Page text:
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Making A Tree Change: Nursing To Growing Custard Apples

Custard apple grower Patti Stacey in her orchard at Dalwood in northern New South Wales

From nursing to becoming a farmer, Patti Stacey from Dalwood, NSW, explains how she became a custard apple grower.

Somehow I’ve always known I’d end up working on the land. It’s physical work and a far cry from the glamorous bars and bustling streets of Sydney, but there’s a certain freedom and beauty about life on the farm that is really fulfilling.

There’s certainly no shortage of jobs to do in any one day on the farm – whether it be out pruning the trees, maintaining our irrigation system, or packing and distributing the fruit. Running a farm with only two people, we’ve definitely got our hands full.

Rewind to when I was in my early 20s – I knew nothing about farming. I grew up on the Northern Beaches of Sydney, met my husband, Phil, and we built a life for ourselves. I was a nurse, and Phil was in publishing.

Inspirational Woman: From Sydney's Northen Beaches To Northern NSW
Fresh Custard apples

Our taste for adventure got the better of us, and we packed our bags and travelled the world, starting in South Africa. We crossed through Europe, Asia, Africa and even Afghanistan. In fact, we covered 47 countries in four years thanks to our trusty Land Rover, which served us well.

After so much time on the road, when the crunch time came to settle back into Sydney city life, we decided it just wasn’t right for us. We waved goodbye to the city, embarked on a tree-change to the countryside, and found the home we were looking for in Alstonville, a town half way between Ballina and Lismore in Northern NSW.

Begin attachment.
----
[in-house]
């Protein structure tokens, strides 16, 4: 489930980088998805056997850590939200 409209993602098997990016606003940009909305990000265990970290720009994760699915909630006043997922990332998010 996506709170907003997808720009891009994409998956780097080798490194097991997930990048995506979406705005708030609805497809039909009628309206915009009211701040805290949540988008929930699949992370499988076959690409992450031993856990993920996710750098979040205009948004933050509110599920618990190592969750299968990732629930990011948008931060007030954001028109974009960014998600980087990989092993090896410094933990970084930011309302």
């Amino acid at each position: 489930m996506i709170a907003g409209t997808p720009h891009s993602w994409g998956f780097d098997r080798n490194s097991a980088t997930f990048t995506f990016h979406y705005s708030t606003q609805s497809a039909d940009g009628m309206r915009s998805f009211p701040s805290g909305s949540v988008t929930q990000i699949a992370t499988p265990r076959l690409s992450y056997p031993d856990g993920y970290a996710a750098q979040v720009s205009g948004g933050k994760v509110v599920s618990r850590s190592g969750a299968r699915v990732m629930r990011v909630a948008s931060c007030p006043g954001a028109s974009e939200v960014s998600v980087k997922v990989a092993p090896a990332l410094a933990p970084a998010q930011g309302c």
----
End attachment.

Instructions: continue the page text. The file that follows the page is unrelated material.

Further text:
Establishing our commercial custard apple farm, the Sunmist Orchard, turned out to be a case of trial and error. When we first arrived in Alstonville, the area was farmed for mostly sugar cane and dairy, rather than tropical fruits like the luscious custard apple. We thought that the sub-tropical climate would lend itself to exotic fruits so we tried lychees and avocados as well as stone fruits before focusing solely on Australian custard apples.

Custard apples
Custard apples

We found plenty of like-minded folk who had also moved from the city in pursuit of farm life and formed the exotic fruit growers association, through which we traded growing information. We also received help from the Queensland Department of Agriculture, as Queensland is the birthplace of exotic fruits in Australia. We continued to teach ourselves via experience and supported our family by taking shift work in our other occupations when we could. I took up casual nursing work and Phil took shifts at the local newspaper. Ten years of hard work later, production was enough to make a living.

Inspirational Woman: From Sydney's Northen Beaches To Northern NSW

In our case, taking a chance to pursue our dream was worth it, and we’ve never looked back since! The Sunmist Orchard has been a fabulous place to raise our two children. Our kids loved the tractor rides around our property and the wide-open lush surroundings that we call home. They are now grown up with children of their own and have the best of both worlds, living in Brisbane and Toowoomba, regularly visiting us at the farm.

Inspirational Woman: From Sydney's Northen Beaches To Northern NSW

Having grown our farm from the ground up, we’re very proud of what we’ve achieved and I must say, we never tire of eating custard apples! Their sweet and smooth flesh is very versatile – I cut them open and eat them with spoon for breakfast, or add them as condiment to curry for dinner. We can’t wait to share the current crop with everyone and will be busy distributing freshly picked custard apples throughout autumn and winter. Hope you enjoy them!

Written by TheCarousel

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